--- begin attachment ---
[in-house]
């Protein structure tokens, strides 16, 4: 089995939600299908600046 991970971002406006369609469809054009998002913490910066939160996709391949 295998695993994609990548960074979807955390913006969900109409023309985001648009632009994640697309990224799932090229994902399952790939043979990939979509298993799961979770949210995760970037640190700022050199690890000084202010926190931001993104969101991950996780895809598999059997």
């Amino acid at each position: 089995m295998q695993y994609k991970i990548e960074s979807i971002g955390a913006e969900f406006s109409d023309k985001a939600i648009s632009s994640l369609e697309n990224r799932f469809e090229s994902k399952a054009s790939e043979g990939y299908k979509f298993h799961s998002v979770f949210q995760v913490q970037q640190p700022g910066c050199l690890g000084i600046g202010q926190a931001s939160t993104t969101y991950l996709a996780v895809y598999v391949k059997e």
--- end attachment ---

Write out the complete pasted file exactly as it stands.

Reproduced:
[in-house]
């Protein structure tokens, strides 16, 4: 089995939600299908600046 991970971002406006369609469809054009998002913490910066939160996709391949 295998695993994609990548960074979807955390913006969900109409023309985001648009632009994640697309990224799932090229994902399952790939043979990939979509298993799961979770949210995760970037640190700022050199690890000084202010926190931001993104969101991950996780895809598999059997």
């Amino acid at each position: 089995m295998q695993y994609k991970i990548e960074s979807i971002g955390a913006e969900f406006s109409d023309k985001a939600i648009s632009s994640l369609e697309n990224r799932f469809e090229s994902k399952a054009s790939e043979g990939y299908k979509f298993h799961s998002v979770f949210q995760v913490q970037q640190p700022g910066c050199l690890g000084i600046g202010q926190a931001s939160t993104t969101y991950l996709a996780v895809y598999v391949k059997e």